Recorder : (Sir Salathiel Lovell) What would you have counsel for ?
Kidd : My lord, I have some matter of law relating to the indictment, and I desire I may have counsel to speak to it.
Dr. Oxenden : What matter of law can you have?
CI. of Arr : How does he know what he is charged with? I have not told him.
Recorder : You must let the court know what those matters of law are, before you can have counsel assigned you.
Kidd : They be matters of law, my lord.
Recorder: Mr. Kidd, do you know what you mean by matters of law?
Kidd: I know what I mean; I desire to put off my trial as long as I can, till I can get my evidence ready.
Recorder: Mr. Kidd, you had best mention the matter of law you would insist on.
Dr. Oxenden : It cannot be matter of law, to put off your trial, but matter of fact.
Kidd: I desire your lordship's favour; I desire Dr. Oldish and Mr. Lemmon may be heard as to my case.
Kidd : I would beg that I may have my papers for my vindication.
CI. of Arr : Nicholas Churchill, hold up thy hand.
Churchill : My lord, I desire I may have the benefit of the proclamation; I came in upon the King's proclamation.
Recorder : If you do not plead, the court must pass judgment upon you. You can have no benefit in what you say, till you have pleaded. If you were indicted for felony, and you will not plead, the law takes it in nature of a confession, and judgment must pass, as if you were proved guilty.
CI. of Arr : Nicholas Churchill, hold up thy hand. James Howe, hold up thy hand, Robert Lamley, hold up thy hand. (Which they did)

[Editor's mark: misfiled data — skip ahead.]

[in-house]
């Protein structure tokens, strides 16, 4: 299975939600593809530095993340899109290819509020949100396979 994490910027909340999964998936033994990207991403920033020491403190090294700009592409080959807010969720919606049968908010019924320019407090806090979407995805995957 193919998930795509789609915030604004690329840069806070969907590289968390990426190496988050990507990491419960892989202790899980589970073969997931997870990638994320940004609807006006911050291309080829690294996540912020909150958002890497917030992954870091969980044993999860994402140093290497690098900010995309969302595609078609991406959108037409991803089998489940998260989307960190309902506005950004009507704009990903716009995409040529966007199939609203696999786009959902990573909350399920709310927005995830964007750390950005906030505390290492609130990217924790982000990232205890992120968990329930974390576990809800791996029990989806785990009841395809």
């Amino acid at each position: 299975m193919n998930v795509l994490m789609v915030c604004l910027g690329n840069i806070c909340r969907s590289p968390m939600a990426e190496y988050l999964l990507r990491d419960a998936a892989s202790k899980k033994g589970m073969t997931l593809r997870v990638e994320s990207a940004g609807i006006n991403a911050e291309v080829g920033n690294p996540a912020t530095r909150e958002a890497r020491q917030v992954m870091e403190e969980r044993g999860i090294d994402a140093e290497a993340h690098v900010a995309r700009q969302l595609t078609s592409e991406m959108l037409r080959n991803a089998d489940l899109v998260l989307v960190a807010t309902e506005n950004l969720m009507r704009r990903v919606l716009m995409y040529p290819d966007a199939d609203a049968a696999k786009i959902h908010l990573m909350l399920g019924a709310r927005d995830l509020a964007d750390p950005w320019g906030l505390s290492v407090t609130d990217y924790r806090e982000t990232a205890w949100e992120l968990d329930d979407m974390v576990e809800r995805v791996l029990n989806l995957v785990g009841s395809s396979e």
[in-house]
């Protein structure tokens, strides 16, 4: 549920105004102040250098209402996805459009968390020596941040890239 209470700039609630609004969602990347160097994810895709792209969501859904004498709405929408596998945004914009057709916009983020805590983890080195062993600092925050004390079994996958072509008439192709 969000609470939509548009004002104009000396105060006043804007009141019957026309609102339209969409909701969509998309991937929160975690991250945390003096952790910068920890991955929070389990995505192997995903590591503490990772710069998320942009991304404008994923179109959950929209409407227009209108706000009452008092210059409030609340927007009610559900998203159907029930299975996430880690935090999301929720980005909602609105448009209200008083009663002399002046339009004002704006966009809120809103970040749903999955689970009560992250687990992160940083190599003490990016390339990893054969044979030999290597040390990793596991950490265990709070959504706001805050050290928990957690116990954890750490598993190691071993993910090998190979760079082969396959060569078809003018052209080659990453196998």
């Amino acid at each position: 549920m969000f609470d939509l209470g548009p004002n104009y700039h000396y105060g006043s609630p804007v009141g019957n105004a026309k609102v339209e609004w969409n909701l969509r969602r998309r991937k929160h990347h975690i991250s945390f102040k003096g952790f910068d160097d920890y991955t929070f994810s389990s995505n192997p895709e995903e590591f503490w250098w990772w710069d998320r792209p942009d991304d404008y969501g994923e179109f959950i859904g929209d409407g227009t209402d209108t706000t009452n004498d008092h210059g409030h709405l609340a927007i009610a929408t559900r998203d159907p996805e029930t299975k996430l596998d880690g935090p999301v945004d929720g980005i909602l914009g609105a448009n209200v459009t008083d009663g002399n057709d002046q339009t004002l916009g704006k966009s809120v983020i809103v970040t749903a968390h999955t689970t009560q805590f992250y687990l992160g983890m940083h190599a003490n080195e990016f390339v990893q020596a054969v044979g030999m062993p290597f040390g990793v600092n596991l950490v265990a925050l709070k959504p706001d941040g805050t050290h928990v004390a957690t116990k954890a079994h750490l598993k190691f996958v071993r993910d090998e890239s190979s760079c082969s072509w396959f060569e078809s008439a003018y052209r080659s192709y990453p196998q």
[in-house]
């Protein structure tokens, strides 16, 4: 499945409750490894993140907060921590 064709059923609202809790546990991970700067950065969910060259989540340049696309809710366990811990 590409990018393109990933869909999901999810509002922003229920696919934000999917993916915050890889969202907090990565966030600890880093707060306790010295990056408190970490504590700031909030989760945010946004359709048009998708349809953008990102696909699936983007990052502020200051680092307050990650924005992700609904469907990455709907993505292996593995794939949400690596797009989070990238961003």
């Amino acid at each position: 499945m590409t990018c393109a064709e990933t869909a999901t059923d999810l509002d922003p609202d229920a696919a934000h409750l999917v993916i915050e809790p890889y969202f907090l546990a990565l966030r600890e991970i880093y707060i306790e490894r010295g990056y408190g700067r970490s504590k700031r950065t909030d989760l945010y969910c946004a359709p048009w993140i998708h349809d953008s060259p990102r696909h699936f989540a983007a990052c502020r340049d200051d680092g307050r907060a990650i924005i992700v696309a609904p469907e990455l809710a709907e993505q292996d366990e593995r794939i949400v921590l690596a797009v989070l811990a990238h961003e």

Recorder : W. Kidd has not held up his hand.
CI. of Arr : He does hold up his hand. William Jenkins - hold up thy hand, Gabriel Loff - hold up thy hand, Hugh Parrot  - hold up thy hand, Richard Barlicorn - hold up thy hand,  Abel Owens - hold up thy hand.
Owens: I came in upon the King's proclamation, and entered myself into the King's service.
Recorder : You must plead first, and then if there be occasion, you will have the benefit of it. (Then he held up his hand)
CI. of Arr : Darby Mullins, hold up thy hand.
Mullins : May it please your lordships, I came in voluntarily on the king's proclamation.
Recorder : This is the same case with Owens, you must speak to that afterwards.
CI. of Arr : W. Kidd, you stand indicted by the name of William Kidd.  Art thou guilty or not guilty?
Kidd : I cannot plead to this indictment, till my French passes are delivered to me.
CI. of Arr : Are you guilty or not guilty ?
Kidd : My lord, I insist upon my French papers; pray let me have them.
Recorder : That must not be now, till you have put yourself upon your trial.
Kidd : That must justify me.
Recorder : You may plead it then, if the court see cause.
Kidd : My justification depends on them.
Recorder : Mr. Kidd, I must tell you, if you will not plead, you must have judgment against you, as standing mute.
CI. of Arr : What can he have counsel for, before he has pleaded?